Department of State (State) and United Nations relief and Works Agency (UNRWA) Actions to Implement Section 301(c) of the Foreign Assistance Act of 1961
GAO-04-276R, Nov 17, 2003
- Accessible Text:
Established in 1949 by the United Nations, UNRWA provides assistance to Palestinian refugees in the Middle East. UNRWA assistance is primarily education, health, and relief and social services. More than 4 million Palestinian refugees are eligible to receive these services in UNRWA's five areas of operation--Jordan, Lebanon, Syria, the West Bank, and Gaza. In section 301(c) of the 1961 Foreign Assistance Act (PL 87-195) as amended, Congress has directed that "No contributions by the United States shall be made to (UNRWA) except on the condition that (UNRWA) take all possible measures to assure that no part of the United States contribution shall be used to furnish assistance to any refugee who is receiving military training as a member of the so-called Palestine Liberation Army or any other guerrilla type organization or who has engaged in any act of terrorism." To fulfill a legislative mandate, we are reporting on State Department actions and UNRWA's implementation of procedures to address section 301(c).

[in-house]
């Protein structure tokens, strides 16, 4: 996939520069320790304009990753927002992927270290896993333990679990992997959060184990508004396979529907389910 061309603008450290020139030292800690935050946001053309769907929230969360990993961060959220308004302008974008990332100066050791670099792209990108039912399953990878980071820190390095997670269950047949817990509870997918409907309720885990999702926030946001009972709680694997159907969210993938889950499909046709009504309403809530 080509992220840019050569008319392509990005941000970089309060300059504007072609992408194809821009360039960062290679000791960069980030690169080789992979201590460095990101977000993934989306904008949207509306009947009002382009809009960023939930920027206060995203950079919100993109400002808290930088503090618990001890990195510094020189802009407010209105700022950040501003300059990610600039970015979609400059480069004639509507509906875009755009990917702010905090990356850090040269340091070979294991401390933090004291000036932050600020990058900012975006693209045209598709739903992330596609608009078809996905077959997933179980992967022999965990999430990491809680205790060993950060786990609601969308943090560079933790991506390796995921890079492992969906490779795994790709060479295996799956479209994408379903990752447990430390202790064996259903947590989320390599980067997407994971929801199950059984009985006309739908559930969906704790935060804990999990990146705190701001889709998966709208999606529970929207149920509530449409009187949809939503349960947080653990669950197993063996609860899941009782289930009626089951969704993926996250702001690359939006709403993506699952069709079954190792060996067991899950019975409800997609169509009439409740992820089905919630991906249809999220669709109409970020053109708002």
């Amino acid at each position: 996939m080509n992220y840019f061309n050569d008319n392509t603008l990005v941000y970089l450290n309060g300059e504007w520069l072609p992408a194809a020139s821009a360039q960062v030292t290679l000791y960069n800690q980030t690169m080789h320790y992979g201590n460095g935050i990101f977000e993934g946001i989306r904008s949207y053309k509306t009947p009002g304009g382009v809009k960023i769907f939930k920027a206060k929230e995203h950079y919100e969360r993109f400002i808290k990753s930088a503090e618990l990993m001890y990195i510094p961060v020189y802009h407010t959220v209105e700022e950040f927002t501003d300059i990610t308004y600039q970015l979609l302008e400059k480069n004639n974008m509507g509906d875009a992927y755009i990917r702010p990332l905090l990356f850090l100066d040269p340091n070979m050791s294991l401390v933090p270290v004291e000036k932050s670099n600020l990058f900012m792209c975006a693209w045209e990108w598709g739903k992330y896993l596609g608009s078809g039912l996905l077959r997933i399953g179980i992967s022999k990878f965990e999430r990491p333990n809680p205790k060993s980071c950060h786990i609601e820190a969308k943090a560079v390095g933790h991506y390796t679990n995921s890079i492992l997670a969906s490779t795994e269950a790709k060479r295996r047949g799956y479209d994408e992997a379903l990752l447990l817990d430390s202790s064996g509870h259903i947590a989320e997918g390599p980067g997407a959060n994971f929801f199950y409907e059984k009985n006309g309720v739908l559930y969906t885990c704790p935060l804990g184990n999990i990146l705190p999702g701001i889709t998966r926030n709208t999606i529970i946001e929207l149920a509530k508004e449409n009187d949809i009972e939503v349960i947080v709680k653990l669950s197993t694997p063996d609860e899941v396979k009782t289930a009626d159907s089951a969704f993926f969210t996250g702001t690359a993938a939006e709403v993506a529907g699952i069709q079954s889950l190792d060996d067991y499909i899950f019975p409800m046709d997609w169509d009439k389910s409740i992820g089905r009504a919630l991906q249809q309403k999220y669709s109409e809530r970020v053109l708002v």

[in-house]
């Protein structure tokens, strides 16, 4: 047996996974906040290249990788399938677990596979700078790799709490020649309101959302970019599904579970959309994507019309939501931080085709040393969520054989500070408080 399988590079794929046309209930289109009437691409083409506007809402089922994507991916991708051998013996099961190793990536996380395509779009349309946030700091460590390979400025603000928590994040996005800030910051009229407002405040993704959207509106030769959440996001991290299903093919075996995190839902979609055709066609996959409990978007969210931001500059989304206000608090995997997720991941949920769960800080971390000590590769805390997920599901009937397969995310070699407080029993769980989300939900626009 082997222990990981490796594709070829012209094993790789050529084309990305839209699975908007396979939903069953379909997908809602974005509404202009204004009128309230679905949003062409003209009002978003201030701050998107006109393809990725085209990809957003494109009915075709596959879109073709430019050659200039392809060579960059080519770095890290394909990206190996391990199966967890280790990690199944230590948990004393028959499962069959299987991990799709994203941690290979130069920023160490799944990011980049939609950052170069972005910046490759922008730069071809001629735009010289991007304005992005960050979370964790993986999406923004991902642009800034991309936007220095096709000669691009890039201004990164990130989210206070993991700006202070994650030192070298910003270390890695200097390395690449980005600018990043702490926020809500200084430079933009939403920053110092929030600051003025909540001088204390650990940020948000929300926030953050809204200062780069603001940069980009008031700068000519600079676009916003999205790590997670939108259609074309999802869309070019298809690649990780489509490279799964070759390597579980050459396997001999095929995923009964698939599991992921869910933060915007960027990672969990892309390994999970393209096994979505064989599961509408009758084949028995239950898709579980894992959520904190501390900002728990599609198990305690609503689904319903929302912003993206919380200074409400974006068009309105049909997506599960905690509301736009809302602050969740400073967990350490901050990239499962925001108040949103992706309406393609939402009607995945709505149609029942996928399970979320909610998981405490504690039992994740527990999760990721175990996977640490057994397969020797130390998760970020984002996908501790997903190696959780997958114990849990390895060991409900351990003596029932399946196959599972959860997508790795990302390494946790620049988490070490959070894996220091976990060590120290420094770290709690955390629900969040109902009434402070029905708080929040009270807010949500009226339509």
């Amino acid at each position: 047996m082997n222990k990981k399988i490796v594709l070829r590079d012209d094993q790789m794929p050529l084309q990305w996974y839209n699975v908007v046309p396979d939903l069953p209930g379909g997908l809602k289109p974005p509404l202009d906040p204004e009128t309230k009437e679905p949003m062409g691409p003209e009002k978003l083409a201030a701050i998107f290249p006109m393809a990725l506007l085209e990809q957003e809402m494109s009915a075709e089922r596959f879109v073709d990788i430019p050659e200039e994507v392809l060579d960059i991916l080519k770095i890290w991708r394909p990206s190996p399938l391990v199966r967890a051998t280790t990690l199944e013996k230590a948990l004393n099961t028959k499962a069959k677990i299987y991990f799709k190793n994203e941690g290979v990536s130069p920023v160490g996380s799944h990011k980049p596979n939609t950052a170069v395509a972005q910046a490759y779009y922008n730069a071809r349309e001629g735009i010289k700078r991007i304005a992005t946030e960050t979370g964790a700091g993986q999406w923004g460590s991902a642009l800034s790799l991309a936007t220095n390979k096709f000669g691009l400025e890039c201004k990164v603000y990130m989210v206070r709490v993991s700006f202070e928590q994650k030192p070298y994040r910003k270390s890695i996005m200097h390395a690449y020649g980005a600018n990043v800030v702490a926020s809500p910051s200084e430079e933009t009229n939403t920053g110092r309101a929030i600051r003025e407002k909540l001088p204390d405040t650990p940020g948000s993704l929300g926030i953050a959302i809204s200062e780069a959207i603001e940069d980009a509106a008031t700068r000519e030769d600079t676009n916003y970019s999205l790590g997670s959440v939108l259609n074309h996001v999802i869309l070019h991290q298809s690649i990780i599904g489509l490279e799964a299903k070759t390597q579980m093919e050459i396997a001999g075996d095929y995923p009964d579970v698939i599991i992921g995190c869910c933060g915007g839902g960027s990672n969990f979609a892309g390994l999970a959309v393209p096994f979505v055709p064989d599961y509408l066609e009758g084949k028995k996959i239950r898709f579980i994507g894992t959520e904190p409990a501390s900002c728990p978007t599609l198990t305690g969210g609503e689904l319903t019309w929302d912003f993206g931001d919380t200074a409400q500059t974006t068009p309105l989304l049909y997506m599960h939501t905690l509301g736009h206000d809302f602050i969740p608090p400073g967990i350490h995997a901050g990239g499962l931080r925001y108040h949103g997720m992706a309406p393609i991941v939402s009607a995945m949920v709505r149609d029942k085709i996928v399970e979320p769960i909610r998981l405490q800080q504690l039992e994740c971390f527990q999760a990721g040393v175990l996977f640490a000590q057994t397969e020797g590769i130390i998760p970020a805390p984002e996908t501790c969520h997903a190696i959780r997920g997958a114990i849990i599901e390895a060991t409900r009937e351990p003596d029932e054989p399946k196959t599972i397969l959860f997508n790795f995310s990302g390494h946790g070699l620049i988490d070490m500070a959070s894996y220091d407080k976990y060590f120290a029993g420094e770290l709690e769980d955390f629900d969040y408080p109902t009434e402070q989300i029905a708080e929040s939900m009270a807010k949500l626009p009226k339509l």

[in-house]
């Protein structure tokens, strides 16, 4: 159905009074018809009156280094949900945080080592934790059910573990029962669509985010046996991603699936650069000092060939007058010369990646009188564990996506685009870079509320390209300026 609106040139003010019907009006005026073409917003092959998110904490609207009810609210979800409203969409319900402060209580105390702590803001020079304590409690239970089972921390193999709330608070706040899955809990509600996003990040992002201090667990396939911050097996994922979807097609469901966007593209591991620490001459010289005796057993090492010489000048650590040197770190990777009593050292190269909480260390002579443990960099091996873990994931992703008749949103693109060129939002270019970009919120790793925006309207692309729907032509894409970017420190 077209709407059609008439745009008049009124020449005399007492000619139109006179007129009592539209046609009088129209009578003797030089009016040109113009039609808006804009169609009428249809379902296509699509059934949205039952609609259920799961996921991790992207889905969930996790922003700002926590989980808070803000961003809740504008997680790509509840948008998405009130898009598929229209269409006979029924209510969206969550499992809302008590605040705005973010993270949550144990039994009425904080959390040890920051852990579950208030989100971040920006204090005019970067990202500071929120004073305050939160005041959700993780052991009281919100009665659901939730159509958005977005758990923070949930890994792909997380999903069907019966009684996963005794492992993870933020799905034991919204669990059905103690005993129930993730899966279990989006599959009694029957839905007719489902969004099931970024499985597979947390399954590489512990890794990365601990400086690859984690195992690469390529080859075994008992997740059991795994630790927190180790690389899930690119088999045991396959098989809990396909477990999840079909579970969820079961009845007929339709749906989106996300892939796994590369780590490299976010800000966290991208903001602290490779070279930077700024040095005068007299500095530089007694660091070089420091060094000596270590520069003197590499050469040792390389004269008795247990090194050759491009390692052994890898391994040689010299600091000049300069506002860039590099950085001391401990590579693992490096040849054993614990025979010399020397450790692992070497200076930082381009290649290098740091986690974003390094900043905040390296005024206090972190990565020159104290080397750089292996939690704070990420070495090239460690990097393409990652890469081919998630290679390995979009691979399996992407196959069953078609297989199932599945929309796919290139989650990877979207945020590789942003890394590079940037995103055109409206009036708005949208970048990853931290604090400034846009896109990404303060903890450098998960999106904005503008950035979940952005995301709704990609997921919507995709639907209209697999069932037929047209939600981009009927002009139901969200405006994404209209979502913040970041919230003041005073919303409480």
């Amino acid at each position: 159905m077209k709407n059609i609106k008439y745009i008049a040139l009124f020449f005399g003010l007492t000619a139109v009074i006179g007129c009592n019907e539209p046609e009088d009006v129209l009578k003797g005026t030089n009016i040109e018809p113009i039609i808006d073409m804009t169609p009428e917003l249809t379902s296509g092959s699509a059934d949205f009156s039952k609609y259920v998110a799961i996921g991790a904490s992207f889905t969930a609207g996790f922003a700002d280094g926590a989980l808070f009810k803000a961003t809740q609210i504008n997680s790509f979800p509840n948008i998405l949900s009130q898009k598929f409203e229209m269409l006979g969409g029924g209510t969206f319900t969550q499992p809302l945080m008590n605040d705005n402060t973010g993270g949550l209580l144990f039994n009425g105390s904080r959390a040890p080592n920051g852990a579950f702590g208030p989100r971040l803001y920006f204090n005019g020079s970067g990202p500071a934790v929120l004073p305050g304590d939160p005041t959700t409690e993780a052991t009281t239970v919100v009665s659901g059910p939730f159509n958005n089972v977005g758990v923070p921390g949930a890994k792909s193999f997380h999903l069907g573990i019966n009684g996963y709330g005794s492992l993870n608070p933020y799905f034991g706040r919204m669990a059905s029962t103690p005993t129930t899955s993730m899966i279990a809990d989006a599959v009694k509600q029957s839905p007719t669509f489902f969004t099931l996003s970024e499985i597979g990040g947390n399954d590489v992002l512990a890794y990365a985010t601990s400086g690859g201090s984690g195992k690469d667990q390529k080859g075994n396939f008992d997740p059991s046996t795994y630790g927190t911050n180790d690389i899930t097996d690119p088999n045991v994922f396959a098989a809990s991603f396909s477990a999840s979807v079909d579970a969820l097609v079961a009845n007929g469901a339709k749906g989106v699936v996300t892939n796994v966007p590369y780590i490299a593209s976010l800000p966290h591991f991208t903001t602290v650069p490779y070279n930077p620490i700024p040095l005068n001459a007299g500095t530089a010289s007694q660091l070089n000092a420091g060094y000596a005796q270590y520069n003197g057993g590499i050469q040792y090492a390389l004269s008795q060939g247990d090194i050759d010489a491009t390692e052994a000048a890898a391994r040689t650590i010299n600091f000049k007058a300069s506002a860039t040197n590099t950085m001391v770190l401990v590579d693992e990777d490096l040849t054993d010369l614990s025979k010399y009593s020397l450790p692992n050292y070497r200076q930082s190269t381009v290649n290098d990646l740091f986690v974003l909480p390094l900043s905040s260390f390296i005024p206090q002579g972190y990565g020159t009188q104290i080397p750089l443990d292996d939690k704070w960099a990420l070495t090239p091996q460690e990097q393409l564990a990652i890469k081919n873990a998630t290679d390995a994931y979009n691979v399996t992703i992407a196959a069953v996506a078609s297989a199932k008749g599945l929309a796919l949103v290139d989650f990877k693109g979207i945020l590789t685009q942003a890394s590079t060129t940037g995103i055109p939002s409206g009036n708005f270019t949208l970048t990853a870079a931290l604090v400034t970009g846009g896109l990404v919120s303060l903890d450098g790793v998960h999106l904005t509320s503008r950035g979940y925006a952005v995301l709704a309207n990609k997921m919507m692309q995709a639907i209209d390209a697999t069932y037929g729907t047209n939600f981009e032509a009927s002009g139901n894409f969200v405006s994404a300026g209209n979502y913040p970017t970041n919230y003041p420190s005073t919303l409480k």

State has taken actions to implement section 301(c). For example, State requires UNRWA to certify that in accepting each contribution from the United States, UNRWA is taking all possible measures to assure that U.S funds do not benefit terrorists or refugees receiving military training from guerrilla groups. State has also acted to improve monitoring by (1) placing a Refugee Coordinator in Amman, Jordan, whose main duty is to monitor UNRWA; (2) funding additional UNRWA international staff to inspect facilities; and (3) requesting that UNRWA report regularly on 301(c) compliance. State has also urged UNRWA to adopt a more formal monitoring program. However, State has not defined key terms used in section 301(c). UNRWA's implementation of procedures to address section 301(c) is constrained by several factors. First, while it relies on host governments to review local job applicants for UNRWA employment in Jordan, Syria, and Lebanon, it does not have similar arrangements with authorities in the West Bank and Gaza, where UNRWA also lacks access to data on arrests of its local staff. Second, UNRWA uses international staff to inspect its facilities and requires non-UNRWA groups to obtain permission before using those facilities, but it has not been able to prevent armed incursions. Finally, UNRWA is constrained in determining if its beneficiaries meet section 301(c) criteria, owing to concerns for its staff's safety and its inability to verify beneficiary responses.